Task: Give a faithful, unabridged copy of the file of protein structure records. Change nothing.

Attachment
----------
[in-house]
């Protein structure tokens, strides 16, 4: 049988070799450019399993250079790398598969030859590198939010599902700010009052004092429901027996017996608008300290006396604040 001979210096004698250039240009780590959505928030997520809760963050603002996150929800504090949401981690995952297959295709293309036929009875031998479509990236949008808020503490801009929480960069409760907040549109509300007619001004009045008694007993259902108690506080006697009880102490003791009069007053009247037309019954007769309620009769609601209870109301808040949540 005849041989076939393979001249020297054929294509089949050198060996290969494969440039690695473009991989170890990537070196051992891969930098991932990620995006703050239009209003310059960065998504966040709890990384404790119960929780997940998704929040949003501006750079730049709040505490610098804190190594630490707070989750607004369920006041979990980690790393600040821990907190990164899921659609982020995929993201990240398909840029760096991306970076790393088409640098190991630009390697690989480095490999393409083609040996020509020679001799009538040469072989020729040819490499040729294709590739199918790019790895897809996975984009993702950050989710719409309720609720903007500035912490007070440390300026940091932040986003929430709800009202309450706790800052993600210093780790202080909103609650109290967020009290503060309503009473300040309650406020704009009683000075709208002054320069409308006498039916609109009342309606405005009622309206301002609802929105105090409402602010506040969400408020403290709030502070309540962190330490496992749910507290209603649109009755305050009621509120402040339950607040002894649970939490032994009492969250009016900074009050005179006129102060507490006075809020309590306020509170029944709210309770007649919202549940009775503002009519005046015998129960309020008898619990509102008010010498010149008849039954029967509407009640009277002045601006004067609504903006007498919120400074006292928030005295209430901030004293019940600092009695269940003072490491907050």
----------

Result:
[in-house]
């Protein structure tokens, strides 16, 4: 049988070799450019399993250079790398598969030859590198939010599902700010009052004092429901027996017996608008300290006396604040 001979210096004698250039240009780590959505928030997520809760963050603002996150929800504090949401981690995952297959295709293309036929009875031998479509990236949008808020503490801009929480960069409760907040549109509300007619001004009045008694007993259902108690506080006697009880102490003791009069007053009247037309019954007769309620009769609601209870109301808040949540 005849041989076939393979001249020297054929294509089949050198060996290969494969440039690695473009991989170890990537070196051992891969930098991932990620995006703050239009209003310059960065998504966040709890990384404790119960929780997940998704929040949003501006750079730049709040505490610098804190190594630490707070989750607004369920006041979990980690790393600040821990907190990164899921659609982020995929993201990240398909840029760096991306970076790393088409640098190991630009390697690989480095490999393409083609040996020509020679001799009538040469072989020729040819490499040729294709590739199918790019790895897809996975984009993702950050989710719409309720609720903007500035912490007070440390300026940091932040986003929430709800009202309450706790800052993600210093780790202080909103609650109290967020009290503060309503009473300040309650406020704009009683000075709208002054320069409308006498039916609109009342309606405005009622309206301002609802929105105090409402602010506040969400408020403290709030502070309540962190330490496992749910507290209603649109009755305050009621509120402040339950607040002894649970939490032994009492969250009016900074009050005179006129102060507490006075809020309590306020509170029944709210309770007649919202549940009775503002009519005046015998129960309020008898619990509102008010010498010149008849039954029967509407009640009277002045601006004067609504903006007498919120400074006292928030005295209430901030004293019940600092009695269940003072490491907050």